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Is The Show Younger Commenting on a Harsh Reality?

Ageism in the workforce isn’t real, right? Older workers are just being dramatic? And if it is real, it has only been an issue in the past few years?


Then why is there a 2015 sit-com called Younger in which the main character of 40 pretends to be in her 20s to land a job in publishing following her divorce?


That’s right - AND it was based off of a book from 2005. Not only has ageism in the workplace been a chronic issue, but Darren Star (the writer behind Sex and The City and Emily in Paris) thought it to be prevalent enough to write a whole network television show about it.


Sutton Foster plays main character Liza Miller, a single and freshly divorced mother who believes she has no prospects to get a job whose candidates fit that criteria. So, she does what any rational person would do - she pretends to be 26 to land a publishing job. Liza is then launched into a millennial haze with newfound hurdles, friendships (one of which is Lizzy Maguire vet Hilary Duff!), and romances all while keeping up the ruse that she is, in fact, 26.


While Younger requires a heavy dose of suspension of disbelief, real adults certainly have crises like Liza’s all the time. Workers are actually editing their resumes - taking out college graduation years, “old” jobs, and omitting any conversations about their children during a job interview in an effort to seem younger to increase their chances of landing the job. If pretending to be a rowdy 25 year old whose main enthusiasm about the job is the sick happy hour around the corner is what lands them the job, so be it.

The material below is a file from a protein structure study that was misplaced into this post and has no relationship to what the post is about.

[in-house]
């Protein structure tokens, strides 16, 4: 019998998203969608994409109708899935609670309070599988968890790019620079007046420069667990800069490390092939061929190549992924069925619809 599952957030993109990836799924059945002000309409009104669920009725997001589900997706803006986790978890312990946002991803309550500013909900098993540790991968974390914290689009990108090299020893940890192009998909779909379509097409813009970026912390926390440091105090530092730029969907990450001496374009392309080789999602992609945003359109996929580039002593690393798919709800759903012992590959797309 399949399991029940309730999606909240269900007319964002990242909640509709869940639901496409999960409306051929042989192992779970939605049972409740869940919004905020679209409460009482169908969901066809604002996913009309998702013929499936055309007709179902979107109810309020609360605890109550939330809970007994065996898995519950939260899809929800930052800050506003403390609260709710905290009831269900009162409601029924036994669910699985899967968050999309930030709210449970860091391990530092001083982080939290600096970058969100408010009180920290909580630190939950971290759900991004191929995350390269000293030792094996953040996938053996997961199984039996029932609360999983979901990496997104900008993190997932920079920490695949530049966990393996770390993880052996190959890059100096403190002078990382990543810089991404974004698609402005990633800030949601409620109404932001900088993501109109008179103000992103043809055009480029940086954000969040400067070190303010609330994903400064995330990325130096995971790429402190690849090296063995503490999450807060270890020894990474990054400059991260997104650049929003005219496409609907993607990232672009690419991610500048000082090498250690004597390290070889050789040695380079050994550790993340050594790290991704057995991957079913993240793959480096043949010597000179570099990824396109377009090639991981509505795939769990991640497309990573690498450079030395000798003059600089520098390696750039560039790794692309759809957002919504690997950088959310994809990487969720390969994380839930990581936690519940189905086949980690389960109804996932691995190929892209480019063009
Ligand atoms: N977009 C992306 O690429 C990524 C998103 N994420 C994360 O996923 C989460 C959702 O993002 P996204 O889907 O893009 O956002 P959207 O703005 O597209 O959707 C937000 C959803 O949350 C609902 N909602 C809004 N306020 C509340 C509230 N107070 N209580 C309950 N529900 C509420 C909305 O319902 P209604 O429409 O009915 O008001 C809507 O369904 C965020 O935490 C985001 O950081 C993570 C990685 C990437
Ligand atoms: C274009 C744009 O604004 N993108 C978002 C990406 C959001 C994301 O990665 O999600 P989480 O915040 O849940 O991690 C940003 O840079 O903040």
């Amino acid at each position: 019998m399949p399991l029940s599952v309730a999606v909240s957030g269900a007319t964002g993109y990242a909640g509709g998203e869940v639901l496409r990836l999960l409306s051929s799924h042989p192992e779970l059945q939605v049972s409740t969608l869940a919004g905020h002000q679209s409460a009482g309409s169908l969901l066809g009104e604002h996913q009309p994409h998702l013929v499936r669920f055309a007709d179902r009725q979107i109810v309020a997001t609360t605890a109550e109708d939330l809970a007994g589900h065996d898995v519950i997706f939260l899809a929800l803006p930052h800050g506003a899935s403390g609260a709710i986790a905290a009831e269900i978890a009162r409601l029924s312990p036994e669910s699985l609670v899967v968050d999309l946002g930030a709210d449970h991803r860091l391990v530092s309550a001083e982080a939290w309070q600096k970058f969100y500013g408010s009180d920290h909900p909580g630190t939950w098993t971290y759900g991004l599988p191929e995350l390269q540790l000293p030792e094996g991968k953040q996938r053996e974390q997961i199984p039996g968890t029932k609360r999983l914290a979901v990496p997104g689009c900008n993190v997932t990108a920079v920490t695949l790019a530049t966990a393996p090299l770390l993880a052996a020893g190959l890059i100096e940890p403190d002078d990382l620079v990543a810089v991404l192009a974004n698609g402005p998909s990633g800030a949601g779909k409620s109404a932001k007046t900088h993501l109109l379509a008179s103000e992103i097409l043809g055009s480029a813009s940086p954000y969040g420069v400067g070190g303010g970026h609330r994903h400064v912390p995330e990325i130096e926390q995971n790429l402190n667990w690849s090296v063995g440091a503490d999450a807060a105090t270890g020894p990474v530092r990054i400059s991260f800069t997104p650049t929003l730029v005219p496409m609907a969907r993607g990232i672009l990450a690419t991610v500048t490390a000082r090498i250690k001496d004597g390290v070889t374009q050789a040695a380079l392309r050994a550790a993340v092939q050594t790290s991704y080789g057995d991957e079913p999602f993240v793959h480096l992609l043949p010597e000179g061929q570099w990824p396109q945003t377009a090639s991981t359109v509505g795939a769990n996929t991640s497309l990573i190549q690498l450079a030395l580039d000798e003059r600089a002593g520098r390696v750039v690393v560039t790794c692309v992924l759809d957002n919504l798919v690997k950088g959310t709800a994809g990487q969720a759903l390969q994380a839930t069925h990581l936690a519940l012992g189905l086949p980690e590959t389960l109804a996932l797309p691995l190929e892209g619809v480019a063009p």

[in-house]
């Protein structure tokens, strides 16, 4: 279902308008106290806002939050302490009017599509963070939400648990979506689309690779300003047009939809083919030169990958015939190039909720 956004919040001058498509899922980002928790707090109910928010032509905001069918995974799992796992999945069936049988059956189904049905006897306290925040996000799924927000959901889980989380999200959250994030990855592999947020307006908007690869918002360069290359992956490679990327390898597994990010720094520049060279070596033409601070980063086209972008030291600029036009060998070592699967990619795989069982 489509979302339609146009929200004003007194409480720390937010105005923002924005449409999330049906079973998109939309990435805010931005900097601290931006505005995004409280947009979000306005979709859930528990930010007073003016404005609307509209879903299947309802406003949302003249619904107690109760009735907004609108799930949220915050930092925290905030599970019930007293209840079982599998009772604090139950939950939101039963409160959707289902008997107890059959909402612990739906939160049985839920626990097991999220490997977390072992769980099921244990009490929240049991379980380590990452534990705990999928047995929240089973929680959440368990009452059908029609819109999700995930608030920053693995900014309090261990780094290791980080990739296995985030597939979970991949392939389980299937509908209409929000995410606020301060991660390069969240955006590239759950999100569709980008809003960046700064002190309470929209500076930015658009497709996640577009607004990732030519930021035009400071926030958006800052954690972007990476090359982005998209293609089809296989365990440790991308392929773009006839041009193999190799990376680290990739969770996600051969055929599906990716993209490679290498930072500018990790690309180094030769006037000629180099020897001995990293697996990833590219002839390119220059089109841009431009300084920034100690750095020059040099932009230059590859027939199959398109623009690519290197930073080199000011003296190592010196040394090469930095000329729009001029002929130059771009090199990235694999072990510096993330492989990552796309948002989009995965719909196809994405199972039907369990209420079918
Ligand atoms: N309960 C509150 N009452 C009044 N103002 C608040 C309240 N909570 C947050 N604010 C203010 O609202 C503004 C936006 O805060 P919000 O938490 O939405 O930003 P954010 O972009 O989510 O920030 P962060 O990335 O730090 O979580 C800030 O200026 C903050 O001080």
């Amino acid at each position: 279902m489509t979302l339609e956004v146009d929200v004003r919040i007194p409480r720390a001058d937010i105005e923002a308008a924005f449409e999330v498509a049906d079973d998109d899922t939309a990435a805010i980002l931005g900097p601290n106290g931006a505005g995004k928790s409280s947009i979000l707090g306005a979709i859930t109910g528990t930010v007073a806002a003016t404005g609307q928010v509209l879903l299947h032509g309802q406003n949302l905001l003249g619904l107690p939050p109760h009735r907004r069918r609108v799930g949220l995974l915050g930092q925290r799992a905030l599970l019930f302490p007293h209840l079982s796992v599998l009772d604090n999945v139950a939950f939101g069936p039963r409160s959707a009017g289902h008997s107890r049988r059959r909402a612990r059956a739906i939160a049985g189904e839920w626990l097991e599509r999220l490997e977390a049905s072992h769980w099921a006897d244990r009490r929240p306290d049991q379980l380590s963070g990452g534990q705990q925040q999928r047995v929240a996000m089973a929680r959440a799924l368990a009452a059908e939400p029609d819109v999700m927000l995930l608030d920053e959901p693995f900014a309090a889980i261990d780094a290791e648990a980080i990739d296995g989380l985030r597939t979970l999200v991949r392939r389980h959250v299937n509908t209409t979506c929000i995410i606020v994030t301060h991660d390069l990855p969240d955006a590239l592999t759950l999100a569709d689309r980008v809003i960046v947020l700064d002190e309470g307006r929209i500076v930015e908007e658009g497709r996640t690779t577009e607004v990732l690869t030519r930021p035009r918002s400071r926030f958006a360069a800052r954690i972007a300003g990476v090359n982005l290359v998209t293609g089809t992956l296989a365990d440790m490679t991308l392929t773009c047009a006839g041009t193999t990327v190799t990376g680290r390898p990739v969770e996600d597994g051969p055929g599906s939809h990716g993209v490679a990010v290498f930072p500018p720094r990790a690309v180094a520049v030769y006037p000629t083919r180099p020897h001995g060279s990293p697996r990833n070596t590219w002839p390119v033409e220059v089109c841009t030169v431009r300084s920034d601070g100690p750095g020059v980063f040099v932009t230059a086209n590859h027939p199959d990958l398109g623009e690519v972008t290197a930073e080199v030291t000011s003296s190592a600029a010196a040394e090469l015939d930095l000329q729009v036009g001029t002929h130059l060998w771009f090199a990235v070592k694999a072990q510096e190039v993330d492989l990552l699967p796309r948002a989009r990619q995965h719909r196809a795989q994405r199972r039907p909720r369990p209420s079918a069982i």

This is no joke. In 2018, the AARP conducted a “Value of Experience” study in which they evaluated how workers over 40 experience age discrimination in the workplace. When asked about how they believe their age affects their likelihood of getting a job, 76% indicated that they think it will take even longer to find a new job solely because of their age. Even worse, 61% of the respondents said they had either “seen or experienced” age-based discrimination at their place of work and 38% categorized it as “very common.”


So Yes, Younger is a funny coming-of (later) age show that is mainly meant to make people laugh, but how fictional is it really? How about we work toward a world in which a woman doesn’t have to lie about her age to land a job, or one where she doesn’t feel that she has an expiration date. In the workplace “younger” often translates to “better.” We need to shatter these stereotypes in and outside of the tech industry.

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